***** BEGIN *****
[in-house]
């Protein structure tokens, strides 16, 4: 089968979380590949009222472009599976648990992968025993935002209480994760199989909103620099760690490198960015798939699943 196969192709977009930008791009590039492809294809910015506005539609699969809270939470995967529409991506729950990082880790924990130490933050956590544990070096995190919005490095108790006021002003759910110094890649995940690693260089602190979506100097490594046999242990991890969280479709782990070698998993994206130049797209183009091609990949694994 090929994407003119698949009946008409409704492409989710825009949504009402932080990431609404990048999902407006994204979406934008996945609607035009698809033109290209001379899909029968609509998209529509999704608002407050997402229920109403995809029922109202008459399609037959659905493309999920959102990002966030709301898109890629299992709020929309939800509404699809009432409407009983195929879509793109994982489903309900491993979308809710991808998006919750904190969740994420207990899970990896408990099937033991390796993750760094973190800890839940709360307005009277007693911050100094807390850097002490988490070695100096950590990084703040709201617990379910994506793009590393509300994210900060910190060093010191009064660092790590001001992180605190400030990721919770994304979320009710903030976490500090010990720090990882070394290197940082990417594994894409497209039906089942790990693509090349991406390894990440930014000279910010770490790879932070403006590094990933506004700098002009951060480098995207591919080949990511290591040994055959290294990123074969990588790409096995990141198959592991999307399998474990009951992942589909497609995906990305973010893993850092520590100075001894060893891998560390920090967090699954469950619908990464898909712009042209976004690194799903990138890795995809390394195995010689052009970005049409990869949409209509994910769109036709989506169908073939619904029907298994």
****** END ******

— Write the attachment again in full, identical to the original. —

[in-house]
């Protein structure tokens, strides 16, 4: 089968979380590949009222472009599976648990992968025993935002209480994760199989909103620099760690490198960015798939699943 196969192709977009930008791009590039492809294809910015506005539609699969809270939470995967529409991506729950990082880790924990130490933050956590544990070096995190919005490095108790006021002003759910110094890649995940690693260089602190979506100097490594046999242990991890969280479709782990070698998993994206130049797209183009091609990949694994 090929994407003119698949009946008409409704492409989710825009949504009402932080990431609404990048999902407006994204979406934008996945609607035009698809033109290209001379899909029968609509998209529509999704608002407050997402229920109403995809029922109202008459399609037959659905493309999920959102990002966030709301898109890629299992709020929309939800509404699809009432409407009983195929879509793109994982489903309900491993979308809710991808998006919750904190969740994420207990899970990896408990099937033991390796993750760094973190800890839940709360307005009277007693911050100094807390850097002490988490070695100096950590990084703040709201617990379910994506793009590393509300994210900060910190060093010191009064660092790590001001992180605190400030990721919770994304979320009710903030976490500090010990720090990882070394290197940082990417594994894409497209039906089942790990693509090349991406390894990440930014000279910010770490790879932070403006590094990933506004700098002009951060480098995207591919080949990511290591040994055959290294990123074969990588790409096995990141198959592991999307399998474990009951992942589909497609995906990305973010893993850092520590100075001894060893891998560390920090967090699954469950619908990464898909712009042209976004690194799903990138890795995809390394195995010689052009970005049409990869949409209509994910769109036709989506169908073939619904029907298994």